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After you perform a search, you can sort the articles by Year. This will rearrange the results of your search chronologically, displaying the earliest published articles first. This feature is useful to trace the development of a specific psychoanalytic concept through time.

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Nass, M.L. (1993). Charles Ives: “My Father's Song.” Stuart Feder. New Haven: Yale University Press, 1992, 396 pp.. Psychoanal. Rev., 80(3):475-479.

(1993). Psychoanalytic Review, 80(3):475-479

Charles Ives: “My Father's Song.” Stuart Feder. New Haven: Yale University Press, 1992, 396 pp.

Review by:
Martin L. Nass, Ph.D.

The resurgence of interest in the creative process among psychoanalysts is notable in many recent writings. Specifically, there has been a great deal of work dealing with music and psychoanalysis, both from the point of view of understanding the creative process in composers and musicians, and from the position of the biographical studies of individual artists and musicians. Over the past several years, there has been an ongoing colloquium on music and psychoanalysis from both of these positions. Open meetings have been held for the past three years on central issues in the creative process as it applies to music. The author of the work under discussion is a co-chairman and a moving force in this organization. His book, Charles Ives: “My Father's Song,” is a major work in this area.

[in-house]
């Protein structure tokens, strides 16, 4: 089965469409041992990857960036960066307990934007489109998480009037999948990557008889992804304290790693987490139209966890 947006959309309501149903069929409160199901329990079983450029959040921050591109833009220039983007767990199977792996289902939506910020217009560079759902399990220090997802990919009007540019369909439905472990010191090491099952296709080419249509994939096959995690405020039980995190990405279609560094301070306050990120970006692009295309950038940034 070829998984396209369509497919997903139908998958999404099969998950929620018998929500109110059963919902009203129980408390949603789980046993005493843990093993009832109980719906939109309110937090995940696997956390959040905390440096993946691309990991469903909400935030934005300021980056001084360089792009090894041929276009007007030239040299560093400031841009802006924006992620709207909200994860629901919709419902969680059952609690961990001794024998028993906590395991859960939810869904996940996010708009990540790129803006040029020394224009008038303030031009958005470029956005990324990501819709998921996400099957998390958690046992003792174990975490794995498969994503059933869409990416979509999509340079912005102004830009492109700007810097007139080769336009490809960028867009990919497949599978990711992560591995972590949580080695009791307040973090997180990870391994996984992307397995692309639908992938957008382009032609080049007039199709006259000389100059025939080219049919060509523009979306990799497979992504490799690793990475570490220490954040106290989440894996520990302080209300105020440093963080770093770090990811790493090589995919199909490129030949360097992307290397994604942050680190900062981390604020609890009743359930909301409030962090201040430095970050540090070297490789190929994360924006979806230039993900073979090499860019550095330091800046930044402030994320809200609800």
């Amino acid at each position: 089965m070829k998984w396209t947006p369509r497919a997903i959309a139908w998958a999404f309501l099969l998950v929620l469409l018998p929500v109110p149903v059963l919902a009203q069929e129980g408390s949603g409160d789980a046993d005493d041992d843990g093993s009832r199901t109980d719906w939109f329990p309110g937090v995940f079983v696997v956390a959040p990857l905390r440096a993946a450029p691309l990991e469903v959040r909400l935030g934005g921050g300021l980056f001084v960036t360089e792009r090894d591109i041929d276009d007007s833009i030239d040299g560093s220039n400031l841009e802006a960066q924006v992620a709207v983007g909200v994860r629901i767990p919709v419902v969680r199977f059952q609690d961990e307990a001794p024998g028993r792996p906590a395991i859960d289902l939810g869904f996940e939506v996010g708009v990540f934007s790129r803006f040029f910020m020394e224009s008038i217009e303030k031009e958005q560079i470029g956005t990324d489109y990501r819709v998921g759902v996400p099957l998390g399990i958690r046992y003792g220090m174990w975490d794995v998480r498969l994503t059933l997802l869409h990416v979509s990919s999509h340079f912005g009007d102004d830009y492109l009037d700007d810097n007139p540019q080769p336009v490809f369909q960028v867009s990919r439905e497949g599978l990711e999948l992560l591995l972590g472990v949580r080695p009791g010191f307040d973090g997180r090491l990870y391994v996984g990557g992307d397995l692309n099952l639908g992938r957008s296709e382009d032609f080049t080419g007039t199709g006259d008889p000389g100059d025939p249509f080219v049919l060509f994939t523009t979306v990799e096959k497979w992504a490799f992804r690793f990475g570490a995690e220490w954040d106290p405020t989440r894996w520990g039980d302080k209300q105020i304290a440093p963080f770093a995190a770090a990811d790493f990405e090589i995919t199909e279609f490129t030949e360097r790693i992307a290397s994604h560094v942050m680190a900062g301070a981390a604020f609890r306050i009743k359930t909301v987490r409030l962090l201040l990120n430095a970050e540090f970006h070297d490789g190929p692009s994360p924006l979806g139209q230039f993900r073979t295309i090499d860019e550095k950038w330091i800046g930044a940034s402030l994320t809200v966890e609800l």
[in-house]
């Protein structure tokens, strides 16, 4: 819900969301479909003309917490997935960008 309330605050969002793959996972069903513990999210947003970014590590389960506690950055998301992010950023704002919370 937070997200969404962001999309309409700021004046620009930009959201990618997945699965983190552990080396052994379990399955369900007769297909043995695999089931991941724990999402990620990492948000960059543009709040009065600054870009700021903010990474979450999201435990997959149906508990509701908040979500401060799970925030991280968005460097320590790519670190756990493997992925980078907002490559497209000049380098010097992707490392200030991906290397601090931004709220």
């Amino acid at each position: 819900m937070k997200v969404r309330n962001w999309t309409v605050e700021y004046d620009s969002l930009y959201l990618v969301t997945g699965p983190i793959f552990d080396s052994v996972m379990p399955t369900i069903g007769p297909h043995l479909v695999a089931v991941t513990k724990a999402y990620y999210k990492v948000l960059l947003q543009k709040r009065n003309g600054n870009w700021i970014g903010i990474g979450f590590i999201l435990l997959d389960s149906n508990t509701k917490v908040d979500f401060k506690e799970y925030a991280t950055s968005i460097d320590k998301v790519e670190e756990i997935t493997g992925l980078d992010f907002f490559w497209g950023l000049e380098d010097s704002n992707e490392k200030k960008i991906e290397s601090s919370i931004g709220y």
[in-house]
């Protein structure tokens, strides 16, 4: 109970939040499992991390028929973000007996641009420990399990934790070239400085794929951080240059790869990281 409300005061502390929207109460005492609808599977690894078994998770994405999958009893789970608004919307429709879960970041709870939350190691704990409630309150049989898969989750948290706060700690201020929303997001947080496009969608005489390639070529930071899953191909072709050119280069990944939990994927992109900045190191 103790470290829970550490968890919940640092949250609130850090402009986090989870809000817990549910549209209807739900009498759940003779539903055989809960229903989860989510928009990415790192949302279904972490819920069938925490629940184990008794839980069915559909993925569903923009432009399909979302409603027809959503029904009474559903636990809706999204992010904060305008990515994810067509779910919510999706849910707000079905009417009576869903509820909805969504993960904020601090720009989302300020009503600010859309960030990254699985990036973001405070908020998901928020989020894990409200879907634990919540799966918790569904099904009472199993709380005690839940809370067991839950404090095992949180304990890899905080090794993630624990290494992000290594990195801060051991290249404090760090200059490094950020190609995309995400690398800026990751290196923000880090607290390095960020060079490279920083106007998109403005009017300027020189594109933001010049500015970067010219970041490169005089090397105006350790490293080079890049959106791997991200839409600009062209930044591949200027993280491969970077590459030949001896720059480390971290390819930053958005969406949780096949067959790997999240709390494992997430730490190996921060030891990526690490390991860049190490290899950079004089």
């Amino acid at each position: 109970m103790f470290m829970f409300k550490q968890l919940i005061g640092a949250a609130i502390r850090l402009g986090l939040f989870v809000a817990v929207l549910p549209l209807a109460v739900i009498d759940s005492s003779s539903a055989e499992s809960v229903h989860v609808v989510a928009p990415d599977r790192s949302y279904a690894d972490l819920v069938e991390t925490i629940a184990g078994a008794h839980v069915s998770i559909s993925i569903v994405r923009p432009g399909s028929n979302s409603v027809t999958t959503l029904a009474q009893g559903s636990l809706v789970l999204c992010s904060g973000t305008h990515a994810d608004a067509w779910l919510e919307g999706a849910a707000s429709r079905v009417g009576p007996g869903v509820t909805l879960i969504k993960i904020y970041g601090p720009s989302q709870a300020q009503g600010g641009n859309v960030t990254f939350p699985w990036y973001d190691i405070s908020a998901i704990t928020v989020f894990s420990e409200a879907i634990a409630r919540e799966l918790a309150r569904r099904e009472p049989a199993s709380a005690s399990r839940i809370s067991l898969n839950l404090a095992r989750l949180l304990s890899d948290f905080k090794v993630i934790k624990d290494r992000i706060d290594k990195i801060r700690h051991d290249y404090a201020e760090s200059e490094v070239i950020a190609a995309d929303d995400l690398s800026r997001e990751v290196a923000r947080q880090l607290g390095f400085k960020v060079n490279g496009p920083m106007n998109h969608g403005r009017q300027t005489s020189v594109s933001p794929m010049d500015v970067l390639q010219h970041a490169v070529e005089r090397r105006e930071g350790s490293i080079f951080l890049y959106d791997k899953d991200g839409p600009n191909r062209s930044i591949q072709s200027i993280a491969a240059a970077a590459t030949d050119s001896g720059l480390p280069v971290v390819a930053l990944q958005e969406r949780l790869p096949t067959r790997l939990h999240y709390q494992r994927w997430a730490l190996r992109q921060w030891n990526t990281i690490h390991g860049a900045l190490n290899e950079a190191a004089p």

It is frequently said that biographers who study an individual's life, work, and relationships become a part of the subject's life and family, and that the subject holds a special place in the psyche of the biographer. Clearly, Stuart Feder's book illustrates this maxim. More than ten years in the making, his book has provided us with a detailed, carefully researched view of Ives's development and his intermingled and complex relationship with his father, George. His primary focus is on Charles (whom he familiarly refers to as “Charlie”) and his relationship with his father, as the title clearly reveals. The work is a well-written, carefully documented one in which the author, a member of the faculty of the New York Psychoanalytic Institute, as well as a musicologist, applies his skills and insights in both of these areas. It is a major contribution to the Ives literature as well as to an expansion of the literature on the creative process. The book also helped greatly to increase my understanding of Charles Ives and his music. I thank Dr. Feder for providing me with this experience. It is written in a clear and nontechnical manner and should have wide appeal to many audiences.


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